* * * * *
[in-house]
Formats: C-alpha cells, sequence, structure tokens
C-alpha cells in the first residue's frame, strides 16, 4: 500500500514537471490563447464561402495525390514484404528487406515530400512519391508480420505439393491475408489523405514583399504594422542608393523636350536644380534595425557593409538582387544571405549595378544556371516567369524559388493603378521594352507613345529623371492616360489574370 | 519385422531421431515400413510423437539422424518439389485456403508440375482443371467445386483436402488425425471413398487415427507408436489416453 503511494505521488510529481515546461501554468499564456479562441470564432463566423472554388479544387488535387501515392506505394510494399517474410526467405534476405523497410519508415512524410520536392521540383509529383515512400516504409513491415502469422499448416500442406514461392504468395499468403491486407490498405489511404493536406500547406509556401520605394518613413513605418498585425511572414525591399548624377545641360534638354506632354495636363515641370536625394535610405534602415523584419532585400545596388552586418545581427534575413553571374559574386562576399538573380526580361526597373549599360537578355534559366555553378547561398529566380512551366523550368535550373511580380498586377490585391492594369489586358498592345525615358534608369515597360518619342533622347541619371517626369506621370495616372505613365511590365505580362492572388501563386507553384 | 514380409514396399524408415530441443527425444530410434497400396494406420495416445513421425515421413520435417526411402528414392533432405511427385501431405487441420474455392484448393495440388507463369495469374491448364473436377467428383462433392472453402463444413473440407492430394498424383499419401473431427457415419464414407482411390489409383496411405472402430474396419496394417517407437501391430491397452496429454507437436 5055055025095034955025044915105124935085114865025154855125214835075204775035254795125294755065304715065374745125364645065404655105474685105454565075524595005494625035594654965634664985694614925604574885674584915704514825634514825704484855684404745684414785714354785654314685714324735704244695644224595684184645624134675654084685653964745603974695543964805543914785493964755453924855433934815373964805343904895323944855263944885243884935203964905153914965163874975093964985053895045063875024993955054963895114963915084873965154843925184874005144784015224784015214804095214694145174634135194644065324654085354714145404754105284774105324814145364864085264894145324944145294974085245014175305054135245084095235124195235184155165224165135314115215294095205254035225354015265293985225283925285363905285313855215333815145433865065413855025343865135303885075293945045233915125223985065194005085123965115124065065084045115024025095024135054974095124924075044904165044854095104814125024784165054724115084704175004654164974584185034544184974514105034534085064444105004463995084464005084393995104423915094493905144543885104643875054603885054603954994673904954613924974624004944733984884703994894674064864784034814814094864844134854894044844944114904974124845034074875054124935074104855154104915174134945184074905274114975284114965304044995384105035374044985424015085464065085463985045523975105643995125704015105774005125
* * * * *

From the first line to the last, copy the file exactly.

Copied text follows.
[in-house]
Formats: C-alpha cells, sequence, structure tokens
C-alpha cells in the first residue's frame, strides 16, 4: 500500500514537471490563447464561402495525390514484404528487406515530400512519391508480420505439393491475408489523405514583399504594422542608393523636350536644380534595425557593409538582387544571405549595378544556371516567369524559388493603378521594352507613345529623371492616360489574370 | 519385422531421431515400413510423437539422424518439389485456403508440375482443371467445386483436402488425425471413398487415427507408436489416453 503511494505521488510529481515546461501554468499564456479562441470564432463566423472554388479544387488535387501515392506505394510494399517474410526467405534476405523497410519508415512524410520536392521540383509529383515512400516504409513491415502469422499448416500442406514461392504468395499468403491486407490498405489511404493536406500547406509556401520605394518613413513605418498585425511572414525591399548624377545641360534638354506632354495636363515641370536625394535610405534602415523584419532585400545596388552586418545581427534575413553571374559574386562576399538573380526580361526597373549599360537578355534559366555553378547561398529566380512551366523550368535550373511580380498586377490585391492594369489586358498592345525615358534608369515597360518619342533622347541619371517626369506621370495616372505613365511590365505580362492572388501563386507553384 | 514380409514396399524408415530441443527425444530410434497400396494406420495416445513421425515421413520435417526411402528414392533432405511427385501431405487441420474455392484448393495440388507463369495469374491448364473436377467428383462433392472453402463444413473440407492430394498424383499419401473431427457415419464414407482411390489409383496411405472402430474396419496394417517407437501391430491397452496429454507437436 5055055025095034955025044915105124935085114865025154855125214835075204775035254795125294755065304715065374745125364645065404655105474685105454565075524595005494625035594654965634664985694614925604574885674584915704514825634514825704484855684404745684414785714354785654314685714324735704244695644224595684184645624134675654084685653964745603974695543964805543914785493964755453924855433934815373964805343904895323944855263944885243884935203964905153914965163874975093964985053895045063875024993955054963895114963915084873965154843925184874005144784015224784015214804095214694145174634135194644065324654085354714145404754105284774105324814145364864085264894145324944145294974085245014175305054135245084095235124195235184155165224165135314115215294095205254035225354015265293985225283925285363905285313855215333815145433865065413855025343865135303885075293945045233915125223985065194005085123965115124065065084045115024025095024135054974095124924075044904165044854095104814125024784165054724115084704175004654164974584185034544184974514105034534085064444105004463995084464005084393995104423915094493905144543885104643875054603885054603954994673904954613924974624004944733984884703994894674064864784034814814094864844134854894044844944114904974124845034074875054124935074104855154104915174134945184074905274114975284114965304044995384105035374044985424015085464065085463985045523975105643995125704015105774005125